Calle di San Francesco emerges into Fondamenta Santa Giustina, where stands the church of Santa Giustina, now part of a school complex, dedicated to the saint upon whose day (17 October 1571) the Venetians won the battle of Lepanto against the Turks.

From these foundations, cross the bridge and follow the salizada to Campo Santa Giustina. Then take Calle del Cafetier, whose name derives from an old coffee shop that was located here. Next, take Barbaria de le Tole. The street takes its name from the many lumber warehouses located there from ancient times. Towards the end of Barbaria you can admire the baroque façades of the church of Santa Maria dei Derelitti (Ospedaletto). The façade is bizarre and impressive, difficult to appreciate unless you stop directly in front of it, along the narrow street. The church was built between 1662 and 1674 by Giuseppe Sardi and Baldassare Longhena. The works in its interior date back to the seventeenth and eighteenth centuries, and among them there are the "The Annunciation" by Jacopo Palma the Younger and the "Sacrifice of Isaac", an early work by Giambattista Tiepolo. The eighteenth-century music hall may be visited upon request. See:

Continuing onwards we arrive in the beautiful Campo dei Santi Giovanni e Paolo, dominated by the Gothic church of the same name. The construction of the church was begun in 1246 by the Dominican friars on marshy land donated to them in 1234 by the Doge Jacopo Tiepolo after a vision he saw in a dream. A true monument to the civilian and military history of the Republic. Inside many Doges, naval Captains and military commanders are buried. Among the paintings to remember: The Pala di San Vincenzo Ferreri by Giovanni Bellini (circa1465), Sant' Antonino che distribuisce le elemosine by Lorenzo Lotto, in addition to works by Veronese in the Chapel of the Rosary.

Alongside stands the Scuola Grande di San Marco, a work Lombardo and Buora (1487 - 1490) and, in part, Codussi (1495), former seat of a devotional confraternity, now part of the Ospedale Civile di Venezia and headquarters of the museum of surgical instruments and an old pharmacy. Both can be visited (

At the centre of the campo is the equestrian statue of Bartolomeo Colleoni, sculpted by Andrea Verrocchio in the late fifteenth century. The reason that the statue is located in this place is curious. Colleoni, a military commander from Bergamo in the service of the Republic of Venice, left, at his death, most of his wealth to the Republic on the condition that he had a monument dedicated to himself in Piazza San Marco. This was forbidden by the statutes of the city and the monument was thus erected in front of the Scuola di San Marco, which bore the same name.

Cross the bridge that leads to Calle Larga Gallina and the Fondamenta Piovan, and proceed along the border between the districts of Castello and Cannaregio. To the left is the Santa Maria Nova bridge which leads to the admirable façade of one of the most picturesque and popular Venetian churches: Santa Maria dei Miracoli. This church, completed in 1489 by Pietro Lombardo and decorated with elegant coloured marble, was built to house a painting of the Virgin with the Child in 1404, considered miraculous by the locals and therefore worthy of having an appropriate place in which to be adored.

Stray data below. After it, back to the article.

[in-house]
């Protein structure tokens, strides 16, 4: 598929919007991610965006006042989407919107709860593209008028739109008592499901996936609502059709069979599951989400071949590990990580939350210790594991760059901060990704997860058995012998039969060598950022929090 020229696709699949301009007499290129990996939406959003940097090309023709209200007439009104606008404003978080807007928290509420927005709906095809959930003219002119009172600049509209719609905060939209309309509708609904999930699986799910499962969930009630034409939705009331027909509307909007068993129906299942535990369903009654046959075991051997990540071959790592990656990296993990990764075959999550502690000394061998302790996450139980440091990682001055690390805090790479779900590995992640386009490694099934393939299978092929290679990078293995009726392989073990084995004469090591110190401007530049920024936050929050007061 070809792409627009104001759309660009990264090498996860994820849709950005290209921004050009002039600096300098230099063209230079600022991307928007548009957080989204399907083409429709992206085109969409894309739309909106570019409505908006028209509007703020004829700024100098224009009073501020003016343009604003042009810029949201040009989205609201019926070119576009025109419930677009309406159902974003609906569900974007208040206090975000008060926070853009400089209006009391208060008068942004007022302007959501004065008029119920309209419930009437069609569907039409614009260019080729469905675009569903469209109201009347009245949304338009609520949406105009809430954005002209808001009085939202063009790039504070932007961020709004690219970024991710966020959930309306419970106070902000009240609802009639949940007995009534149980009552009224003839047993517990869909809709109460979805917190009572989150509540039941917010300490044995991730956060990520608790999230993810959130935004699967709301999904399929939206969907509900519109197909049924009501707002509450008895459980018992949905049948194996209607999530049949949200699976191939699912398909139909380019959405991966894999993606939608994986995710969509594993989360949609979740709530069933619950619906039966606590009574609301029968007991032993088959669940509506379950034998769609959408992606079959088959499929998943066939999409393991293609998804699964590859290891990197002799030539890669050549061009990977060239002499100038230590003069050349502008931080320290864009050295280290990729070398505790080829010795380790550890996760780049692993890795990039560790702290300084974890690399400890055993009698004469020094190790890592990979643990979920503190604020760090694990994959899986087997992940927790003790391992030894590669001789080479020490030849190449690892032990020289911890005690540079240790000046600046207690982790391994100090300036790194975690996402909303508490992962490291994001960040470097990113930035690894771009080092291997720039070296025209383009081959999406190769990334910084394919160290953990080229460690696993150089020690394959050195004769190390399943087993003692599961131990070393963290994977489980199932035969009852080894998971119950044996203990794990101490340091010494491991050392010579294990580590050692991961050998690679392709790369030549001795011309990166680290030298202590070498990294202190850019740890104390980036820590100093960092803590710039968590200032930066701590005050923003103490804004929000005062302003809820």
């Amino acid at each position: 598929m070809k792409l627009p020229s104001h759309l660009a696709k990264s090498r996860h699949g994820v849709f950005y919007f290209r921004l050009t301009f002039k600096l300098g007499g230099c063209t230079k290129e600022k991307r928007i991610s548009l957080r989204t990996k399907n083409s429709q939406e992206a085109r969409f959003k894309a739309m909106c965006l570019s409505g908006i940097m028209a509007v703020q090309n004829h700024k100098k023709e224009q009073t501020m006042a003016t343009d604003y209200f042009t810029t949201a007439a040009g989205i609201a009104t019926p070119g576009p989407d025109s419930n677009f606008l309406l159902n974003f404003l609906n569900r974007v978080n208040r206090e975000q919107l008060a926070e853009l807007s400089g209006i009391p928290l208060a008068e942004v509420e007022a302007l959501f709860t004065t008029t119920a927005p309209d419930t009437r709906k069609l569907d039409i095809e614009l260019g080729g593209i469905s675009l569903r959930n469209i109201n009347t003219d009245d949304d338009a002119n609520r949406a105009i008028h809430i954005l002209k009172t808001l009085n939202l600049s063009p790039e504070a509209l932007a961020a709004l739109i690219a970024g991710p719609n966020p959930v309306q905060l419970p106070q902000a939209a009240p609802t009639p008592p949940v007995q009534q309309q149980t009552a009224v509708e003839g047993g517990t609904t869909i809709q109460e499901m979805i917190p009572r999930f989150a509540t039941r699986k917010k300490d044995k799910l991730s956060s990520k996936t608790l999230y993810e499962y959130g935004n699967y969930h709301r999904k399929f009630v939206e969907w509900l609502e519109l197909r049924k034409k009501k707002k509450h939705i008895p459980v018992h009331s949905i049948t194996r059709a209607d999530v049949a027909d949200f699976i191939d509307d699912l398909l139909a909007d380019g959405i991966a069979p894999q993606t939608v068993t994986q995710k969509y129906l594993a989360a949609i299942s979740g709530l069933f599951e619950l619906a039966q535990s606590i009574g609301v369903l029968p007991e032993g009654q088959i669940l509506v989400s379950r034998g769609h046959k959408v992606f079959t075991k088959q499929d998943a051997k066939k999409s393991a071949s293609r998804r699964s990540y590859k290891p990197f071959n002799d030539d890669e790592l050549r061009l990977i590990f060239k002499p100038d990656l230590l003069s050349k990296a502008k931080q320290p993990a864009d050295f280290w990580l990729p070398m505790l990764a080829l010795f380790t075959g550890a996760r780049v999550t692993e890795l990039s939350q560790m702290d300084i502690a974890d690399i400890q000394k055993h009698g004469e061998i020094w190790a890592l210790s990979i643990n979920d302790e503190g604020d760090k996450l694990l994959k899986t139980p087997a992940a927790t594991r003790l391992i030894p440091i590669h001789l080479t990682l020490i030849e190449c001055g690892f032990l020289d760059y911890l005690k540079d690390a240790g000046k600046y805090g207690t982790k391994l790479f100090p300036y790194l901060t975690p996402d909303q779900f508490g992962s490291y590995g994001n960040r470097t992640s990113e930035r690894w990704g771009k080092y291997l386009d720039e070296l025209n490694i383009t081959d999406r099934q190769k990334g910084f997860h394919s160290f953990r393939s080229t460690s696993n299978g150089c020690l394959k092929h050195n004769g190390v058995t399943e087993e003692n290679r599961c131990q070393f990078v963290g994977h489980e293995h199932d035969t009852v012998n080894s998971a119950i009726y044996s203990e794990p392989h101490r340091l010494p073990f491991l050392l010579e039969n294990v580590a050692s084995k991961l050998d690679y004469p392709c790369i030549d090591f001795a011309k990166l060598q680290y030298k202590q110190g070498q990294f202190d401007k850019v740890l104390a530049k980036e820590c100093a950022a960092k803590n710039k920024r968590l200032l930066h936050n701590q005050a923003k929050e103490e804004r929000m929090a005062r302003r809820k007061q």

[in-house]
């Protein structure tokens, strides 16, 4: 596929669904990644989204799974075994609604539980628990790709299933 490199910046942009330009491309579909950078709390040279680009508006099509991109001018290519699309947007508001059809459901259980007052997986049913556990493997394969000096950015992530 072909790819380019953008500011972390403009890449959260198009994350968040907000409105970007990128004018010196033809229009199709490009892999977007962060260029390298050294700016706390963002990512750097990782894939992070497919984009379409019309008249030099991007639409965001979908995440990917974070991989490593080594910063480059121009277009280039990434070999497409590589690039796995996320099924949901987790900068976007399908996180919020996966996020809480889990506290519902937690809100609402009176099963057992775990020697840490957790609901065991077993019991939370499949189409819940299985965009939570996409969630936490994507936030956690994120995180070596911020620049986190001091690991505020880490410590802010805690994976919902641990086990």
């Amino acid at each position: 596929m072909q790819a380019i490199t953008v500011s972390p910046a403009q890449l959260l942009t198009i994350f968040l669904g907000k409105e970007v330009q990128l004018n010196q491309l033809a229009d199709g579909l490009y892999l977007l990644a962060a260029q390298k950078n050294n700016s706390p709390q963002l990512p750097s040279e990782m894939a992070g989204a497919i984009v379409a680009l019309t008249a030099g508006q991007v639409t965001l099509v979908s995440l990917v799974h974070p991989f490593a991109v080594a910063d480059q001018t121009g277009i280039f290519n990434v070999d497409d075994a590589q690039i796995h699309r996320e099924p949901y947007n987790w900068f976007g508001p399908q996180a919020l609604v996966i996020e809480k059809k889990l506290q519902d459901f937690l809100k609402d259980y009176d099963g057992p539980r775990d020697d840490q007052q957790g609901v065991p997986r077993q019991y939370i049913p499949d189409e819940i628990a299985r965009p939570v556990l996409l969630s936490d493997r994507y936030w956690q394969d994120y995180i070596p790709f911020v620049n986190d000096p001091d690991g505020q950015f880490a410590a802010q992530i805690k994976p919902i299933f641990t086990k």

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Turn left into Calle Castelli and you arrive at foundations on the left where you can admire the beautiful wooden door of the late-Gothic Palazzo Soranzo-Van Axel. It runs along the foundations crossing the Ponte del Cristo and you arrive in Campo Santa Marina, whose church stood where now there are dwellings numbered 6067 and 6068. Every year the Doge, on the Saint’s day (17 July), visited the church in memory of the recapture of Padua, lost during the war waged in Venice by the league of Cambrai (1509). Soon we are back in the Castello district.

Cross the campo diagonally, and take the Soteportego Scaleta. At the end of the homonymous street, after the bridge, you enter Corte Seconda del Milion, and are again in Cannaregio. The court is famous because it corresponds to the location of the thirteenth-century home of Marco Polo and his family. To remind us of ancient times there are precious remnants of Venetian-Byzantine architecture (XI and XII century). Through a magnificent archway with marble decorations of the eleventh and twelfth centuries you reach the Teatro Malibran, so named in 1834 in honour of the famous singer. It was built in 1667 by the Grimani family who managed three theatres in the city.

Continue along Calle del Teatro and you reach the Church of San Giovanni Crisostomo. Erected in 1497 from a design by Tullio Lombardo, with Greek cross interior, the church was named after the patriarch of Constantinople, famous for his orations, and was built by Mauro Codussi, an architect from Lombardy who introduced the architecture of the Renaissance in Venice. Among the most important works to be remembered: "San Girolamo" by Giovanni Bellini, his last work, and "San Giovanni Crisostomo e Santi" by Sebastiano del Piombo. Hours: daily from 7am to 7pm.

Turn left along Salizada San Giovanni Crisostomo. After the bridge there is the famous Fontego dei Tedeschi. The old building, which was destroyed by a major fire in 1505, was used as an emporium and homes by German merchants while they were in Venice on business. It was immediately rebuilt at the expense of the Venetian state. It became famous for its fresco decorations. The façade on the Grand Canal (on Calle dal Tiziano) was created by Giorgione. Today there remain only two preserved fragments, one at the Accademica, the other at the Cà d'Oro.

Skirting the building you reach Campo San Bartolomeo with its eponymous church which, almost invisible, still stands today. The piazza was enlarged by demolishing some houses in 1858 and in 1883 the statue of Goldoni that stands at its centre was inaugurated. Remarkable is the façade of the Palazzo Moro which dates back to 1300.

This concludes our itinerary. On the right, at the foot of the Rialto Bridge, is the landing point.